Bit-Precise Reasoning 2009
Second International Workshop
June 27, Grenoble, France, CAV'09
Unfortunately, due to too much overlap with closely related workshops and lack of original papers we decided to cancel the workshop.
Bit-precise reasoning (BPR) is a new and promising trend in automated theorem proving. Traditionally, many theorem provers approximate bit-vector arithmetic by unbounded integers or even floating-point. Such approximations fail to model the boundary behavior of bit-vector arithmetic (overflows and underflows) accurately. In addition, reasoning about non-linear operators over unbounded integers is particularly problematic (undecidable). Recent advances in bit-vector arithmetic decision procedures indicate that BPR could become a practical method capable of handling both boundary conditions and nonlinear operators precisely.
In the last couple of years, many novel techniques have been proposed for reasoning about bit-vectors. Many of those techniques are partially based on boolean satisfiability (SAT) solvers, which have experienced an unprecedented boost in performance of several orders of magnitude over the last decade. This impressive progress creates new opportunities and attracts more and more researchers to BPR. Due to such an abundance of new results, SMT papers are published in several conferences such as CADE, CAV, CP, FMCAD, and SAT, thus making it harder for researchers to get together and discuss their new ideas or implementations. The BPR Workshop attempts to mitigate this problem by providing a forum exclusively dedicated to BPR. Its collocation with CAV is of special interest since this will also allow BPR researchers to interact with the verification community, the area in which BPR has been most successfully applied.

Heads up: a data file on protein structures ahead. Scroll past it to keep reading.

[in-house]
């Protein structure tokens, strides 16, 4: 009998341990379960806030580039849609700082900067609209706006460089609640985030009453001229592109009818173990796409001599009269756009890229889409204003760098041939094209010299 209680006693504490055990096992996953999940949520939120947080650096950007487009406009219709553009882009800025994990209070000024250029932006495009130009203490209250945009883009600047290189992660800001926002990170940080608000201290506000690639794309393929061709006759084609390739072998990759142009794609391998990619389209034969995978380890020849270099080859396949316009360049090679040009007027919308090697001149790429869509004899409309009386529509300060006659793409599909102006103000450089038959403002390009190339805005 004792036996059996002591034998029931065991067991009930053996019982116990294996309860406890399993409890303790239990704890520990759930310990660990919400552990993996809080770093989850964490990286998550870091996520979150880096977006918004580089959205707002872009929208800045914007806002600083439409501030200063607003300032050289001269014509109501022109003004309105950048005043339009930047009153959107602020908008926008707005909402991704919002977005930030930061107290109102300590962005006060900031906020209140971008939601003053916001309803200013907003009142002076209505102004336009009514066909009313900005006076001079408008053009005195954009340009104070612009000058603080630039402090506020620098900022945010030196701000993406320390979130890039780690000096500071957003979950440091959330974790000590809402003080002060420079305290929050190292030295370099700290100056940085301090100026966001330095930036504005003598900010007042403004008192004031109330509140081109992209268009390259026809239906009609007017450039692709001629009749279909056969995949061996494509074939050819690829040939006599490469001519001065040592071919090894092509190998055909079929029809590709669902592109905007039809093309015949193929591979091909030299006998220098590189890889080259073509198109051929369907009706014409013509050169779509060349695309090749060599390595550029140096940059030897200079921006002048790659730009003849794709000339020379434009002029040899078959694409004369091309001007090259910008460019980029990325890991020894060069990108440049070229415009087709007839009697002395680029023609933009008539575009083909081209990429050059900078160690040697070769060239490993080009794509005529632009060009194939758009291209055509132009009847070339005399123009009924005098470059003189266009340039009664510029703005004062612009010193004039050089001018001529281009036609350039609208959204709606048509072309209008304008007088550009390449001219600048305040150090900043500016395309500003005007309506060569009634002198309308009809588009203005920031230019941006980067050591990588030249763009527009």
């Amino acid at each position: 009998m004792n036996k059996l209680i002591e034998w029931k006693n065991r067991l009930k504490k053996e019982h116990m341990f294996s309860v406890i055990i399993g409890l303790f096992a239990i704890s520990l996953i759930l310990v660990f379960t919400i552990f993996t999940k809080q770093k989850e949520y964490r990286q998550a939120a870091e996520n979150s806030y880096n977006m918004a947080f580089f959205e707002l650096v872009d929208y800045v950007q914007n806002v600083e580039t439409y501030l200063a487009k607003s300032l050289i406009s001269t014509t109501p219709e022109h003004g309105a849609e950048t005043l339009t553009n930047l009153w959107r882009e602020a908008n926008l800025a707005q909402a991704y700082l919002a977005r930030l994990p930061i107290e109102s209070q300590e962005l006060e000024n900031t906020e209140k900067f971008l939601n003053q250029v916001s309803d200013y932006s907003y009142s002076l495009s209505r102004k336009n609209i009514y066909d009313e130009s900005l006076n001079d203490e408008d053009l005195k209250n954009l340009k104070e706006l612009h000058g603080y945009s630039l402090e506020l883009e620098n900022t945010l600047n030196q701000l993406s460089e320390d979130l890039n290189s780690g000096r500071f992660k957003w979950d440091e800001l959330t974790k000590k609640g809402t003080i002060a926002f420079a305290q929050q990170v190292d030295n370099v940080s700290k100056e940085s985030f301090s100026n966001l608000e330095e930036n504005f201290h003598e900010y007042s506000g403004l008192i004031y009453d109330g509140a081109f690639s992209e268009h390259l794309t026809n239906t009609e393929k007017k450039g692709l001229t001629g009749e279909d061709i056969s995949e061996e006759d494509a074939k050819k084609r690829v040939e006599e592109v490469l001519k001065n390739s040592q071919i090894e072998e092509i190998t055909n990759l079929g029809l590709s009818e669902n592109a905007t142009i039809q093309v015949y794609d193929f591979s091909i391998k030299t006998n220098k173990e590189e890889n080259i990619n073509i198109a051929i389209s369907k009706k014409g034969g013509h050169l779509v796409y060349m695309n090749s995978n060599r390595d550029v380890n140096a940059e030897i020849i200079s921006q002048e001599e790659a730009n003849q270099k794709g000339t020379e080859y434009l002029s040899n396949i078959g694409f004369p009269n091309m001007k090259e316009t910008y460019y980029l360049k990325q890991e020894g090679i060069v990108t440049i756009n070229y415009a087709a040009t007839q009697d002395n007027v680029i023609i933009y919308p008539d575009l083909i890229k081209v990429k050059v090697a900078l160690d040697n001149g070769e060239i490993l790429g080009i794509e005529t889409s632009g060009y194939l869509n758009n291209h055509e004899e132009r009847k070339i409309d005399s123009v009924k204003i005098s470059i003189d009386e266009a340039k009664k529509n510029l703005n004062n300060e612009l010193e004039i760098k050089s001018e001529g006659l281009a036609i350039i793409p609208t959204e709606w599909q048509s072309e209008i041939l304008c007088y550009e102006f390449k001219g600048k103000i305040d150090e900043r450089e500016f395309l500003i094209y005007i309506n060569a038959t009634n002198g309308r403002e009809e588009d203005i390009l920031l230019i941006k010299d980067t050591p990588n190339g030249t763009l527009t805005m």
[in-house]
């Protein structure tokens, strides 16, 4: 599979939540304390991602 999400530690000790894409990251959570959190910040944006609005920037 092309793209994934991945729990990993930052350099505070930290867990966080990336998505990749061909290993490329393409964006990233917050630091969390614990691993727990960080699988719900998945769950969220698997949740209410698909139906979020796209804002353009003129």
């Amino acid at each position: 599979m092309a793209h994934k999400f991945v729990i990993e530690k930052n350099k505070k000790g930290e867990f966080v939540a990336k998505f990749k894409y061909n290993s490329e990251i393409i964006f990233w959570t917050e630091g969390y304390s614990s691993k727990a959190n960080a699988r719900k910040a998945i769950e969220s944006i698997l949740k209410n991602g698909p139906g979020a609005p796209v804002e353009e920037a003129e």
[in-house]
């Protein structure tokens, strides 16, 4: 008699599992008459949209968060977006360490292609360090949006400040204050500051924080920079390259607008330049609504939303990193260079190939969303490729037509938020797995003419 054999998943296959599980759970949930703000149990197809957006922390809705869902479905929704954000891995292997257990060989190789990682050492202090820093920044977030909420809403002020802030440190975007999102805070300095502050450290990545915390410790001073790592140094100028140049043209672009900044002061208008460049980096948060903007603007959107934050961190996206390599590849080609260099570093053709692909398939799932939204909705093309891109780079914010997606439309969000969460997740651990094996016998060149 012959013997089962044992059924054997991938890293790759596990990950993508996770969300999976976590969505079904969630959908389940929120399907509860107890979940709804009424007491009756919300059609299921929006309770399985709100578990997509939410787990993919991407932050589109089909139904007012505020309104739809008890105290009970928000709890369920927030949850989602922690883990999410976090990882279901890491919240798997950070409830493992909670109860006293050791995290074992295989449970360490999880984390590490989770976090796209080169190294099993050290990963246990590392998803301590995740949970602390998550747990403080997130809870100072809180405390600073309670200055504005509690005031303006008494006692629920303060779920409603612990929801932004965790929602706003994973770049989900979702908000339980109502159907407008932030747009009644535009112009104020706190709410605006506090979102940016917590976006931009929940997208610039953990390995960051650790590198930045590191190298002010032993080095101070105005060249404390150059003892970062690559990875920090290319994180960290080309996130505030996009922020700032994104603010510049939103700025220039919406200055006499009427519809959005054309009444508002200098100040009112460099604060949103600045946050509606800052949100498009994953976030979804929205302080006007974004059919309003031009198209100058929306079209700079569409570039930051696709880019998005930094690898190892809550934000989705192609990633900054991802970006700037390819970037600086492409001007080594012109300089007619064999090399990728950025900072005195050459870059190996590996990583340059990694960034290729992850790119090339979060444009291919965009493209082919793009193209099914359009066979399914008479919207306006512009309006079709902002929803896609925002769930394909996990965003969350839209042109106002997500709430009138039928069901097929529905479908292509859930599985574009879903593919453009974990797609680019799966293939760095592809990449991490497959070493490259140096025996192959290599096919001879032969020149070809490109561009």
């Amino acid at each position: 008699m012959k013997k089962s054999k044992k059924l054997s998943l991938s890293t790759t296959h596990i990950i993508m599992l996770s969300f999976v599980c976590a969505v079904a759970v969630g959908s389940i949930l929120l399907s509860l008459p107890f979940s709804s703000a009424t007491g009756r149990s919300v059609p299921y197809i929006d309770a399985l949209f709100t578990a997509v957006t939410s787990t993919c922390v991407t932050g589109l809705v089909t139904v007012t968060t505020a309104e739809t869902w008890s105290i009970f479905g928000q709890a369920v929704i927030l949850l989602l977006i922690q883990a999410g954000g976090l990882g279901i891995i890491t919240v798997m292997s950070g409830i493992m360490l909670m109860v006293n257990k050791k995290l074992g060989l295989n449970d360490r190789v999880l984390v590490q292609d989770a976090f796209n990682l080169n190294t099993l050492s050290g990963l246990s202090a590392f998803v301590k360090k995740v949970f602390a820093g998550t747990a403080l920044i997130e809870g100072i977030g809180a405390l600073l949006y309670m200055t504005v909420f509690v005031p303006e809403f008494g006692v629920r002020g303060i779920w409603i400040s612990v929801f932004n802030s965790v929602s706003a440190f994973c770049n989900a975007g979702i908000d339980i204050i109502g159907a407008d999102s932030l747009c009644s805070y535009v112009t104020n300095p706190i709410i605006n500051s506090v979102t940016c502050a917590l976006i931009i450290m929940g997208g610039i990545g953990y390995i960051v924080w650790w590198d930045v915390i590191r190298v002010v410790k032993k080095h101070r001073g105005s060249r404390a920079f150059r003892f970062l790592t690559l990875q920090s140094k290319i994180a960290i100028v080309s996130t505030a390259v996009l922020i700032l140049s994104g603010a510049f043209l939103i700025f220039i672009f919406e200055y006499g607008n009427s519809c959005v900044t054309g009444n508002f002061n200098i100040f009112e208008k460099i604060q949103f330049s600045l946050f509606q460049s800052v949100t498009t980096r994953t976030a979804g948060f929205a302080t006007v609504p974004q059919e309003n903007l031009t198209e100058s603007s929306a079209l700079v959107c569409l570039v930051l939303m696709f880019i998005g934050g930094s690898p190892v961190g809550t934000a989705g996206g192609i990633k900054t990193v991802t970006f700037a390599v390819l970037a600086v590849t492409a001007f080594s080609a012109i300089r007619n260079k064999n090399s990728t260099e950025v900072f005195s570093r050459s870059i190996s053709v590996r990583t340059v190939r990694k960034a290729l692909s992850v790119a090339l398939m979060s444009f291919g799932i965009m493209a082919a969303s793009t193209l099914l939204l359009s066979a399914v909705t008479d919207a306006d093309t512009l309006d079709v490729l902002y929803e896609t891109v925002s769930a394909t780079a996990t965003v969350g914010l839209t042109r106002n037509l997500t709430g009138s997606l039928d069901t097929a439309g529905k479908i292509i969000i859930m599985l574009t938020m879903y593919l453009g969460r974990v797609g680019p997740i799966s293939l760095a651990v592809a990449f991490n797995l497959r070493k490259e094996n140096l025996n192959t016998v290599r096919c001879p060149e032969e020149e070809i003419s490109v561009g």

The primary goal of the BPR Workshop is to bring together both researchers and users of BPR technology and provide them with a forum for presenting and discussing not only new theoretical ideas, but also implementation and evaluation techniques that, due to either their premature state or their experimental nature, are unlikely to be accepted for publication in larger conferences.
As far as the scope of the workshop is concerned, we want to remark that the ultimate goal in BPR is to develop techniques that have real applications. This is why we believe that collocation with CAV is the ideal situation since, currently, the main advances in BPR research seem to be verification-oriented. However, we understand BPR in a broader sense. The scope of the workshop also includes uses of BPR for more general automated reasoning purposes, relations with other areas such as SAT solving or constraint programming, and even theoretical ideas that may give new insights about how to improve current state-of-the-art tools.